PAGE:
Israeli High Court suspends state comptroller’s probe into Oct. 7 failures

The probe was also opposed by Israel Defense Forces Chief of Staff Lt. Gen. Herzi Halevi and the State Attorney’s office.

By Pesach Benson, TPS

Israel’s High Court of Justice on Sunday ordered State Comptroller Matanyahu Englman to suspend his investigation into the failures the security services of October 7 pending a hearing on the matter in July.

The comptroller, also known as the state ombudsman, periodically releases reports auditing Israeli preparedness and the effectiveness of government policies.

Government watchdog groups petitioned the court against Englman’s investigation, arguing that the security issues were beyond the comptroller’s mandate, the probe would damage the army operationally, and that the probe would not address political responsibility for decisions made in during the time leading up to Hamas’s attacks on communities near the Gaza border.

In May, High Court Justice Gila Canfy-Steinitz ruled against stopping the State Comptroller’s probe. But she said on Sunday that classified responses from the security agencies led her to suspend Englman’s probe until a hearing to be held in July.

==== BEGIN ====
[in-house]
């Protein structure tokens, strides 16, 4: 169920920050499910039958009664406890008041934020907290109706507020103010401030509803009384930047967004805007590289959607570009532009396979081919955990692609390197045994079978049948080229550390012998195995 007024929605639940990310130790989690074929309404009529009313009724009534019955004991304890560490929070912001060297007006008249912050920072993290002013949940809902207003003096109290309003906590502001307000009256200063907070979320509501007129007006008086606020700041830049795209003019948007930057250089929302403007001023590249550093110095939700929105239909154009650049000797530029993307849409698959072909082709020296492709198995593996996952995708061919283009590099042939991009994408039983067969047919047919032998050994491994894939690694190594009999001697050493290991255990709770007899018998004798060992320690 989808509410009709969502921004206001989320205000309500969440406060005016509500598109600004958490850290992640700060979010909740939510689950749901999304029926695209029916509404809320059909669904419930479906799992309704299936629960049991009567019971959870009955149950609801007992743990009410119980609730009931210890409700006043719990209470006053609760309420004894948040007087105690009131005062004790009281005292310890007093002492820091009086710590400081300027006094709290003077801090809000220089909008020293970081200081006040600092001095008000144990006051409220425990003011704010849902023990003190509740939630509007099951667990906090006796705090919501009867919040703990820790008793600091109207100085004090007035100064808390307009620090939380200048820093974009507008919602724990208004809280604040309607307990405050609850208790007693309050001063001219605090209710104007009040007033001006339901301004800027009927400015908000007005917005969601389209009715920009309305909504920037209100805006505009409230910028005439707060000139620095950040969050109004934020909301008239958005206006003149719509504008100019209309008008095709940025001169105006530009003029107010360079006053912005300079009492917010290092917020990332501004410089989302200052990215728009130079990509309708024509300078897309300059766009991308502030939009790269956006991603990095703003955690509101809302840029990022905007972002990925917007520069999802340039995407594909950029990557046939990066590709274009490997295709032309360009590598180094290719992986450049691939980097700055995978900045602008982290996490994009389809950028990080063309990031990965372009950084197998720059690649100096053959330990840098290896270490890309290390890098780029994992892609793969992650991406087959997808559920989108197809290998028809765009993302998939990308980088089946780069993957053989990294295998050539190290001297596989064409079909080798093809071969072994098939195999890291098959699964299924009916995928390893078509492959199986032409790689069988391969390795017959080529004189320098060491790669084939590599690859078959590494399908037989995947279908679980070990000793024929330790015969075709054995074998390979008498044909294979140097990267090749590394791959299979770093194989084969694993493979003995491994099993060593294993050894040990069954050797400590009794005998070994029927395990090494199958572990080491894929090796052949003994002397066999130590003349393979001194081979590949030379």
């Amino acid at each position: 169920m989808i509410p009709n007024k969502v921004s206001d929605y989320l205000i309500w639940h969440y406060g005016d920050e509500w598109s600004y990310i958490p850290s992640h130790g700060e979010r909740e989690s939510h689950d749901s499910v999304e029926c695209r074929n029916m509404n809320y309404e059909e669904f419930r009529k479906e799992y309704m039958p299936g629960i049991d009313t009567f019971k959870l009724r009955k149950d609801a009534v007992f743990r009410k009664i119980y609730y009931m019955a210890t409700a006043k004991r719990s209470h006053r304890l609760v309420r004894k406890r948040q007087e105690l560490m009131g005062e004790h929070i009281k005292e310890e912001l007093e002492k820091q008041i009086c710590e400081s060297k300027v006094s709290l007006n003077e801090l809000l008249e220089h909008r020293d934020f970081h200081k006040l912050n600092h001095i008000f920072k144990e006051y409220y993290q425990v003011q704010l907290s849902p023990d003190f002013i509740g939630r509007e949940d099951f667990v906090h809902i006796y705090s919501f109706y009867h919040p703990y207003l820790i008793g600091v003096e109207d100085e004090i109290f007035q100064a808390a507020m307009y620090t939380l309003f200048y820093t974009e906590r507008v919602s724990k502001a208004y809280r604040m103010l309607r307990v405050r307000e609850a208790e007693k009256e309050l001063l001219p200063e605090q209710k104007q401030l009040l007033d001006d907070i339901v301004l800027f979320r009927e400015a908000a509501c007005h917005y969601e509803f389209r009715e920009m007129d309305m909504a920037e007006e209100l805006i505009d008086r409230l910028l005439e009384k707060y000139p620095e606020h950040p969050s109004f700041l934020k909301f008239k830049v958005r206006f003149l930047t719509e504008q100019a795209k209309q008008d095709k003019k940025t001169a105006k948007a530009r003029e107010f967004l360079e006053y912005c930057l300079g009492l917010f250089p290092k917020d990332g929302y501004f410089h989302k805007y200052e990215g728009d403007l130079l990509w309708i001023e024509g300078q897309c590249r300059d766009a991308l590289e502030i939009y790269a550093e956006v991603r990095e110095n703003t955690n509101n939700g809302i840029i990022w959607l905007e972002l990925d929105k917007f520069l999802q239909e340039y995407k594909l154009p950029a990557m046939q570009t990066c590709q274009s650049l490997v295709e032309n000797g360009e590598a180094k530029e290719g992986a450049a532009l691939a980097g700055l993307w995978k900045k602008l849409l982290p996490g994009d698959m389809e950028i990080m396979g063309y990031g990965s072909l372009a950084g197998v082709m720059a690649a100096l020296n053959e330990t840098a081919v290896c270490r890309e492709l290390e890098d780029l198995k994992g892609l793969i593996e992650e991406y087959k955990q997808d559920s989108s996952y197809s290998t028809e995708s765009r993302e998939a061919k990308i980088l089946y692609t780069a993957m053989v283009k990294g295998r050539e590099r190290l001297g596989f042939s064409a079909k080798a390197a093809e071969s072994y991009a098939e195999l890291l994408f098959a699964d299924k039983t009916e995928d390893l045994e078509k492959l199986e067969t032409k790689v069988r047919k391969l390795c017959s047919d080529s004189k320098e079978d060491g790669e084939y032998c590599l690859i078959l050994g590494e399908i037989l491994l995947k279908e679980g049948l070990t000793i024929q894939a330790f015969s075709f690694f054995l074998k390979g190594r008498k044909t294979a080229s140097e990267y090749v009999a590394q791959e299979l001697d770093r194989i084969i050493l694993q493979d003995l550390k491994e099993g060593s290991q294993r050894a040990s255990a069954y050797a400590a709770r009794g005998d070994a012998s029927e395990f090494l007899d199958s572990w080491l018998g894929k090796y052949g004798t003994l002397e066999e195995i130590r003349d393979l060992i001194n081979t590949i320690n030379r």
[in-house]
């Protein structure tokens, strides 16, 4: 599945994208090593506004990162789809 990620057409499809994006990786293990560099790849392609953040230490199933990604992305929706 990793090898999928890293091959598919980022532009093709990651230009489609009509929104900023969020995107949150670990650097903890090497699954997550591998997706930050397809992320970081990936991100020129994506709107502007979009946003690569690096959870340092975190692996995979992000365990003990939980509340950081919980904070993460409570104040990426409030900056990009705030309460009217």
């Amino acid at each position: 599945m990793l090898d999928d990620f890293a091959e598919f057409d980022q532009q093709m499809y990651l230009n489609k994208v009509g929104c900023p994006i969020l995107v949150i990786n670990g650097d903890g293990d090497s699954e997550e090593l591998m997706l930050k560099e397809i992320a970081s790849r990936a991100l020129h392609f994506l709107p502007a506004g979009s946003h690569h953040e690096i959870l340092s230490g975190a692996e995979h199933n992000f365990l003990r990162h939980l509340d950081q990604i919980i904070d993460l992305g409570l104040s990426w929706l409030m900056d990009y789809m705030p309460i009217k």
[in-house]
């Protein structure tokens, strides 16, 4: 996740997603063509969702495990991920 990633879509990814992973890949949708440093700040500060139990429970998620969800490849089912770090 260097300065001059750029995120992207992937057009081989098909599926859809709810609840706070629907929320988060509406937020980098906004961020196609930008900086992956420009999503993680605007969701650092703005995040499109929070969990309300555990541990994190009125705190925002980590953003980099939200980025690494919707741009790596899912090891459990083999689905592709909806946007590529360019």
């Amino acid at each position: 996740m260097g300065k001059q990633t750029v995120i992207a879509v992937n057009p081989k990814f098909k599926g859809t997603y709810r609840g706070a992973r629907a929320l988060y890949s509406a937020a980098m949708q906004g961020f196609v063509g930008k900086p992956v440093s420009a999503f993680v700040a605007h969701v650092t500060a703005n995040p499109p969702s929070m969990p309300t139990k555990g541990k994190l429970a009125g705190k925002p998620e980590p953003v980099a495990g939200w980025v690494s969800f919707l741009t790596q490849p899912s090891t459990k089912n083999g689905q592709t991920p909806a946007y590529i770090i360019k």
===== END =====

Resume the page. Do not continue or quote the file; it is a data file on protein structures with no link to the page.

“In view of the complex security reality, the planned scope of the investigation, which will deal, among other things, with the combat support system and core operational issues, and the preparation required to respond to it [the investigation] at the current time… I order the suspension of the investigation procedures in everything that relates to the IDF and Shin Bet,” Canfy-Steinitz ruled.

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Englman’s probe was also opposed by Israel Defense Forces Chief of Staff Lt. Gen. Herzi Halevi as well as the State Attorney’s office.

In February, the Israel Defense Forces’ Chief of Staff, Lt.-Gen. Herzi Halevi ordered an internal probe of the military’s failures of October 7.

That inquiry will investigate the IDF General Staff, military intelligence, the deficiencies of Gaza border defenses, and general operational matters. Its mandate does not include decisions made by the political echelon.

A separate independent commission of inquiry with a broader mandate including political failures is expected to take place after the war.

Such commissions have broader authority to summon witnesses and collect evidence, and are headed by a senior Supreme Court justice.

At least 1,200 people were killed, and 252 Israelis and foreigners were taken hostage in Hamas’s attacks on Israeli communities near the Gaza border on October 7. Of the 116 remaining hostages, more than 30 are believed dead.